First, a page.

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To take a simple example String.isEmpty() was made available in API level 9.

If I wanted to use this method in my application that targets API levels less than 9, how would I go about this?

Is it as simple as locating the source code of this method and importing the class/method? - Perhaps renaming it with my own package name for reference?

Can I compile a separate jar of the new API classes that I wish to use?

Is this what the support library does for selected APIs?

Have I completely misunderstood some fundamental basics of the Android Framework? If I have, please be nice and perhaps offer me some links to reading material!

This post asks a similar question, but the answer doesn't resolve all of the above for me.

I thank you in advance.

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I've run into this a few times. I've considered pulling the code from the Android source and putting it in my project, but it always seems to turn out that there's a good reason why it isn't in the support library (i.e. it relies on a huge new feature of the OS), and that same reason will probably keep you from backporting it also. –  Todd Sjolander Nov 5 '12 at 18:19
    
Thank you. From CommonsWare's answer below, I assume I'm safe with the above example, as it's trivial? - Whereas if I was looking to include APIs to do with offline-recognition for example, I know that they would of course fail. Does that pretty much cover what you mean? –  brandall Nov 5 '12 at 18:24
    
Yes, that's it exactly. I think the real trick is managing to encapsulate just the feature you want, without having to pull in some giant subsystem of the OS just to make it work. In my opinion, if it was going to be an easy task and have a wide appeal, it'd already be in the support library (but maybe your target feature is easy but doesn't have the wide appeal...) –  Todd Sjolander Nov 5 '12 at 18:43
    
Thanks, that's exactly the case here. –  brandall Nov 5 '12 at 18:57
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up vote 2 down vote accepted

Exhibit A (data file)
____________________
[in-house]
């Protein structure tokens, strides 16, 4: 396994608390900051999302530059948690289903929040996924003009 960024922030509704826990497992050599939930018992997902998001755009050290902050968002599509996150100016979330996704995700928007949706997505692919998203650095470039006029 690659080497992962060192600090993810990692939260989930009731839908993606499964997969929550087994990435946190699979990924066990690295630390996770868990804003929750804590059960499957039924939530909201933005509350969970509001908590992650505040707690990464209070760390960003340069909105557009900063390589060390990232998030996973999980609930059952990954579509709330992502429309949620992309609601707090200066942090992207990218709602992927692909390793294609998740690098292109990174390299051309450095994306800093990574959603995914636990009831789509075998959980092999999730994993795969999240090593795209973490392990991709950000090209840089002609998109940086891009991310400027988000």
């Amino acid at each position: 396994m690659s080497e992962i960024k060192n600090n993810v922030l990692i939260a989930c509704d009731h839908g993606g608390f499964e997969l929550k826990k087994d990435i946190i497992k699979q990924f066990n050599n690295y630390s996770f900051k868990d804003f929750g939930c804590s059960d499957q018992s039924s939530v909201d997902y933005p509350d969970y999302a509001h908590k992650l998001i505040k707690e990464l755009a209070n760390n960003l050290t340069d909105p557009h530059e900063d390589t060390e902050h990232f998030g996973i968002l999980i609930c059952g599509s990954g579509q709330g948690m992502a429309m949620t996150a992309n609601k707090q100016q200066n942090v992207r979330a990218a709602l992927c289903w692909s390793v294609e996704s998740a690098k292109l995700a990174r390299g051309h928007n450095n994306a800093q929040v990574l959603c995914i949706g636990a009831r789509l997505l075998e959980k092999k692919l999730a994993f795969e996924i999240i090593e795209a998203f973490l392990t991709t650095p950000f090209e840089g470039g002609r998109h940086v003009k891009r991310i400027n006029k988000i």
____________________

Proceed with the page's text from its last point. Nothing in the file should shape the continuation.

Is it as simple as locating the source code of this method and importing the class/method? - Perhaps renaming it with my own package name for reference?

For something as trivial as this, it is as simple as copying and pasting the implementation into some static method of your own somewhere. You have no means of changing the implementation of String on millions of devices, so you have no means of putting isEmpty() on String on API Level 8 or lower. But, you could create a StringCompat class with a static isEmpty() method that borrows from the implementation you see in the source code.

Can I compile a separate jar of the new API classes that I wish to use?

That would depend upon what the "new API classes" are.

Is this what the support library does for selected APIs?

Sort of. The Android Support package, in some cases, has other modifications to allow the code to work on older devices. For example, in the native API Level 11 implementation of fragments, fragments work with any Activity; in the Android Support package, fragments are tied to FragmentActivity.

Other pieces of code in the Android Support package might be direct clones of their native counterparts, except for package and/or class name changes.

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Lightening response! Your answers all over Stackoverflow are always so knowledgeable and useful. Thank you. –  brandall Nov 5 '12 at 18:20
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